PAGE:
The Dalles served twice as campsite for the Lewis & Clark expedition - in October 1805 and April 1806 - before developing into a key regional center for the fur trade, supporting a Hudson's Bay Company outpost in 1829. Fur traders came through in the 1810s and 1820s. Trappers, explorers, other military expeditions and immigrants soon followed, with important centers of influence developing at Fort Vancouver (under English control), and Fort Dalles (established by the US Army). Explorers, botanists, artists, writers, and adventurers all came to the "grand dalles of the Columbia."


The name The Dalles is derived from the French word dalle, meaning flagstone, and was applied to the narrows of the Columbia River, above the present city of The Dalles, by French-Canadian employees of the fur companies. Among other things, dalle meant a stone used to flag gutters, and the peculiar basalt formations along the narrows doubtless suggested gutters. The word dalles signified to the voyageurs, the river rapids flowing swiftly through a narrow channel over flat, basaltic rocks. The first use of the name Dalles in Oregon was in 1814. The name La Grande Dalle de la Columbia became established. Although the city is officially Dalles City, the post office, and common usage is The Dalles. It has had several names since incorporation: Dalles, 1851; Wascopum, 1853; The Dalles, 1860. The Indians in the area called the area near Mill Creek, in present day The Dalles, Quenett, which was also their word for trout. Lewis and Clark camped here in 1806 and named it Rockfort Camp. Another Indian name in use was Win-quatt, signifying a place encircled by rock cliffs.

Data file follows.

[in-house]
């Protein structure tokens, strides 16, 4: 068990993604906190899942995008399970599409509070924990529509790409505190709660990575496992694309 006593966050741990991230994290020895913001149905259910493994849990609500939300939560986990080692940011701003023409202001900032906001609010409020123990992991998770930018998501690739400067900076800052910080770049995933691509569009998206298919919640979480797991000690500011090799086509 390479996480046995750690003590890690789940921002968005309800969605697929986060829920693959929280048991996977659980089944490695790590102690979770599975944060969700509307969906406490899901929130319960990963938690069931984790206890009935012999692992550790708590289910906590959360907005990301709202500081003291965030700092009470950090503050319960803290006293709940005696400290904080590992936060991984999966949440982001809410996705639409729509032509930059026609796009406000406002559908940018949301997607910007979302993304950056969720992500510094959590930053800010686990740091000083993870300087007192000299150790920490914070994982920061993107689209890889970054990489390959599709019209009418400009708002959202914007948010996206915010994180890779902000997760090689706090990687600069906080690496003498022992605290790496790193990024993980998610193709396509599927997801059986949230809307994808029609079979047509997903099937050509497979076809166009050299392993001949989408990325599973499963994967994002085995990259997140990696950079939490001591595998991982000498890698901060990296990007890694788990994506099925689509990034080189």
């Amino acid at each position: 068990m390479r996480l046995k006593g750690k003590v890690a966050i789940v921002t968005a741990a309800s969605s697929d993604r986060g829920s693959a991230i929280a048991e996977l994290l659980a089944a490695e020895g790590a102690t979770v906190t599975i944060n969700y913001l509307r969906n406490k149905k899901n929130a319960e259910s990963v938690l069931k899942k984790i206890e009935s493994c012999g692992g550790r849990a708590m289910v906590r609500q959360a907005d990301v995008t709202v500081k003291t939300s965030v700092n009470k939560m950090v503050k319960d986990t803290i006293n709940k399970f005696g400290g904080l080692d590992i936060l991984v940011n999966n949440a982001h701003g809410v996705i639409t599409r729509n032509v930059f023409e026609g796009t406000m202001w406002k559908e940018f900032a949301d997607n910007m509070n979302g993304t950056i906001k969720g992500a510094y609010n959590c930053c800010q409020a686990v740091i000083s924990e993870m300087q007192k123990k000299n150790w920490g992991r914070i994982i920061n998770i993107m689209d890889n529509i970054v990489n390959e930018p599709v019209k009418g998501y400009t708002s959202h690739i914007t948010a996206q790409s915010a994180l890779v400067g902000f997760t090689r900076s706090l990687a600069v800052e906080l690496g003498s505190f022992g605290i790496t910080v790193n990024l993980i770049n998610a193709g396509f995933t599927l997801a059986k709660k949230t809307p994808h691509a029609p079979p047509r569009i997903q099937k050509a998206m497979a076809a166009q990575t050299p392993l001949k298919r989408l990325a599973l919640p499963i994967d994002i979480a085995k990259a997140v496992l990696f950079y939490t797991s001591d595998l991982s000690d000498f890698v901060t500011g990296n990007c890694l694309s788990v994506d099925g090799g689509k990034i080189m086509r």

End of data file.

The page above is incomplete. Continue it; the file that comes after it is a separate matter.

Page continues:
Source: Oregon Geographic Names, 6th Edition by Lewis L. McArthur, p.594

The Dalles of the Columbia River

The Hudson's Bay boatmen and the French Canadian fur traders called the greatest rapids on the Columbia River “Le Grand Dalles de la Columbia.” These rapids became known as the “Long Narrows,” and their companion, “les petites dalles” as the “Short Narrows.” The word dalle is French for flagstone or slab, and referred to the flat and columnar basalt rock cut by the turbulent waters of the Columbia River. At the Long Narrows, the entire flow of the Columbia River was compressed through a natural basalt rock chute, thundering through a channel 200 feet deep by 200 feet wide. This torrent of water created a series of treacherous rapids.

The Indian name in use for the area was Win-quatt, signifying a place encircled by rock cliffs. The Dalles was incorporated in 1857, making it one of the oldest incorporated cities in Oregon. The military first referred to the location as Fort Drum, and eventually changing the name to Fort Dalles. The first use of the name Dalles for the town was in 1814. The post office was established in 1851 with William R. Gibson as first postmaster. The town has had several names since incorporation: Dalles, 1851; Wascopum, 1853; The Dalles, 1860. On September 3, 1853, the town's name was changed to Wascopum. In March, 1860 the name was changed to The Dalles. In 1966, the name City of The Dalles was officially adopted by city ordinance to conform with popular usage.